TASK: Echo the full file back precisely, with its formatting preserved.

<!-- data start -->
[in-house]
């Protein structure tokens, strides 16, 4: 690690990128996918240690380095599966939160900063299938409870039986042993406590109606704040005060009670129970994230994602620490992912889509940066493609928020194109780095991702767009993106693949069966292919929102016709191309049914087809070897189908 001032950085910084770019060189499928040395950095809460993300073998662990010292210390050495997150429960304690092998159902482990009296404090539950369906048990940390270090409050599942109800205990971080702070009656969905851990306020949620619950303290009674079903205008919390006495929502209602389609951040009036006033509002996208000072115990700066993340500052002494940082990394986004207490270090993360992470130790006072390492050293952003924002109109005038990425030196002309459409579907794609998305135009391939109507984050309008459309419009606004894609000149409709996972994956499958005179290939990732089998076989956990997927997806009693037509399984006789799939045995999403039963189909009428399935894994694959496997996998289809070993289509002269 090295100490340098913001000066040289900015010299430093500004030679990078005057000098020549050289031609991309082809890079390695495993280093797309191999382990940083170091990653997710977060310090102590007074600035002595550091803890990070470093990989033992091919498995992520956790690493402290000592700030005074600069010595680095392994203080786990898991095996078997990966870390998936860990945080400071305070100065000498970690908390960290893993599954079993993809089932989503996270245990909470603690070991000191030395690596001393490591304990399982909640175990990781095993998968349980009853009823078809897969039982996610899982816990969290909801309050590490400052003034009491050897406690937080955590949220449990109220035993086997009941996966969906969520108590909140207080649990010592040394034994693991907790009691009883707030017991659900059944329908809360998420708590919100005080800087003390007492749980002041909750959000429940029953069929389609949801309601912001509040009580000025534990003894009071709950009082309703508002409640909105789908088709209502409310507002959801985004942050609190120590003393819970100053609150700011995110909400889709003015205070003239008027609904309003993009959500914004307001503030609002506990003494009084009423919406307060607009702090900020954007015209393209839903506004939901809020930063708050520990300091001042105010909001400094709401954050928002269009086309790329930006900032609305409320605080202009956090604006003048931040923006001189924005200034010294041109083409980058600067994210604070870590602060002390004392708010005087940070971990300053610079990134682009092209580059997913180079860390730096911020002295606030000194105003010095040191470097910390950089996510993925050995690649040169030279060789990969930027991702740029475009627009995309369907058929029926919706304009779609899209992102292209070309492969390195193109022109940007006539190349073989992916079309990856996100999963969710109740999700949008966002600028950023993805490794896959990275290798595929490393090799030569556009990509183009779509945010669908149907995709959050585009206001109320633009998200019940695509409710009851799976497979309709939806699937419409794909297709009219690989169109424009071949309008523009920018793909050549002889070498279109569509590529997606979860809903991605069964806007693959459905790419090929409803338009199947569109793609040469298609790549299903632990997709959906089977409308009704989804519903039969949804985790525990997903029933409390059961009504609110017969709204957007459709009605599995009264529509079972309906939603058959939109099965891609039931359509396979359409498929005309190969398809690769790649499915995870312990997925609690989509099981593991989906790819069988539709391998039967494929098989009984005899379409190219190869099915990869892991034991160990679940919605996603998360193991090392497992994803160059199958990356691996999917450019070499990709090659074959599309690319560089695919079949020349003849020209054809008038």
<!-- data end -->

[in-house]
């Protein structure tokens, strides 16, 4: 690690990128996918240690380095599966939160900063299938409870039986042993406590109606704040005060009670129970994230994602620490992912889509940066493609928020194109780095991702767009993106693949069966292919929102016709191309049914087809070897189908 001032950085910084770019060189499928040395950095809460993300073998662990010292210390050495997150429960304690092998159902482990009296404090539950369906048990940390270090409050599942109800205990971080702070009656969905851990306020949620619950303290009674079903205008919390006495929502209602389609951040009036006033509002996208000072115990700066993340500052002494940082990394986004207490270090993360992470130790006072390492050293952003924002109109005038990425030196002309459409579907794609998305135009391939109507984050309008459309419009606004894609000149409709996972994956499958005179290939990732089998076989956990997927997806009693037509399984006789799939045995999403039963189909009428399935894994694959496997996998289809070993289509002269 090295100490340098913001000066040289900015010299430093500004030679990078005057000098020549050289031609991309082809890079390695495993280093797309191999382990940083170091990653997710977060310090102590007074600035002595550091803890990070470093990989033992091919498995992520956790690493402290000592700030005074600069010595680095392994203080786990898991095996078997990966870390998936860990945080400071305070100065000498970690908390960290893993599954079993993809089932989503996270245990909470603690070991000191030395690596001393490591304990399982909640175990990781095993998968349980009853009823078809897969039982996610899982816990969290909801309050590490400052003034009491050897406690937080955590949220449990109220035993086997009941996966969906969520108590909140207080649990010592040394034994693991907790009691009883707030017991659900059944329908809360998420708590919100005080800087003390007492749980002041909750959000429940029953069929389609949801309601912001509040009580000025534990003894009071709950009082309703508002409640909105789908088709209502409310507002959801985004942050609190120590003393819970100053609150700011995110909400889709003015205070003239008027609904309003993009959500914004307001503030609002506990003494009084009423919406307060607009702090900020954007015209393209839903506004939901809020930063708050520990300091001042105010909001400094709401954050928002269009086309790329930006900032609305409320605080202009956090604006003048931040923006001189924005200034010294041109083409980058600067994210604070870590602060002390004392708010005087940070971990300053610079990134682009092209580059997913180079860390730096911020002295606030000194105003010095040191470097910390950089996510993925050995690649040169030279060789990969930027991702740029475009627009995309369907058929029926919706304009779609899209992102292209070309492969390195193109022109940007006539190349073989992916079309990856996100999963969710109740999700949008966002600028950023993805490794896959990275290798595929490393090799030569556009990509183009779509945010669908149907995709959050585009206001109320633009998200019940695509409710009851799976497979309709939806699937419409794909297709009219690989169109424009071949309008523009920018793909050549002889070498279109569509590529997606979860809903991605069964806007693959459905790419090929409803338009199947569109793609040469298609790549299903632990997709959906089977409308009704989804519903039969949804985790525990997903029933409390059961009504609110017969709204957007459709009605599995009264529509079972309906939603058959939109099965891609039931359509396979359409498929005309190969398809690769790649499915995870312990997925609690989509099981593991989906790819069988539709391998039967494929098989009984005899379409190219190869099915990869892991034991160990679940919605996603998360193991090392497992994803160059199958990356691996999917450019070499990709090659074959599309690319560089695919079949020349003849020209054809008038």